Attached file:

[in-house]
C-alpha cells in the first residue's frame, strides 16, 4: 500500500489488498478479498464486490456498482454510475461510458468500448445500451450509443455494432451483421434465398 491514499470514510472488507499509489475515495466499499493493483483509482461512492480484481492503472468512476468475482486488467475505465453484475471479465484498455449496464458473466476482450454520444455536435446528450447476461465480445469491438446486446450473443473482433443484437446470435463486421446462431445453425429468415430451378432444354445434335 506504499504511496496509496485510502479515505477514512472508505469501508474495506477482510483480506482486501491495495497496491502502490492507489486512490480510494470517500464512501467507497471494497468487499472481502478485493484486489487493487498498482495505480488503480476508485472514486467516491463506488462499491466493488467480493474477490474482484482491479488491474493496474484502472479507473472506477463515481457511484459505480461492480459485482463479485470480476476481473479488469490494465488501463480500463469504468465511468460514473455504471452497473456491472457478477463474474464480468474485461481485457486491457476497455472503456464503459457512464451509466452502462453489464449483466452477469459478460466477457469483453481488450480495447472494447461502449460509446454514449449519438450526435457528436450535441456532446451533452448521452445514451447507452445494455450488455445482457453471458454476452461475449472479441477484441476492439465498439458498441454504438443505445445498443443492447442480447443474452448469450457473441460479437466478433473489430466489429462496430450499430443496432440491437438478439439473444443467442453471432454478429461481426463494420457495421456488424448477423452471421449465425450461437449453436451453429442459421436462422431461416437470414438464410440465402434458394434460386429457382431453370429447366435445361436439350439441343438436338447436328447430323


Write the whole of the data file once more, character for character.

[in-house]
C-alpha cells in the first residue's frame, strides 16, 4: 500500500489488498478479498464486490456498482454510475461510458468500448445500451450509443455494432451483421434465398 491514499470514510472488507499509489475515495466499499493493483483509482461512492480484481492503472468512476468475482486488467475505465453484475471479465484498455449496464458473466476482450454520444455536435446528450447476461465480445469491438446486446450473443473482433443484437446470435463486421446462431445453425429468415430451378432444354445434335 506504499504511496496509496485510502479515505477514512472508505469501508474495506477482510483480506482486501491495495497496491502502490492507489486512490480510494470517500464512501467507497471494497468487499472481502478485493484486489487493487498498482495505480488503480476508485472514486467516491463506488462499491466493488467480493474477490474482484482491479488491474493496474484502472479507473472506477463515481457511484459505480461492480459485482463479485470480476476481473479488469490494465488501463480500463469504468465511468460514473455504471452497473456491472457478477463474474464480468474485461481485457486491457476497455472503456464503459457512464451509466452502462453489464449483466452477469459478460466477457469483453481488450480495447472494447461502449460509446454514449449519438450526435457528436450535441456532446451533452448521452445514451447507452445494455450488455445482457453471458454476452461475449472479441477484441476492439465498439458498441454504438443505445445498443443492447442480447443474452448469450457473441460479437466478433473489430466489429462496430450499430443496432440491437438478439439473444443467442453471432454478429461481426463494420457495421456488424448477423452471421449465425450461437449453436451453429442459421436462422431461416437470414438464410440465402434458394434460386429457382431453370429447366435445361436439350439441343438436338447436328447430323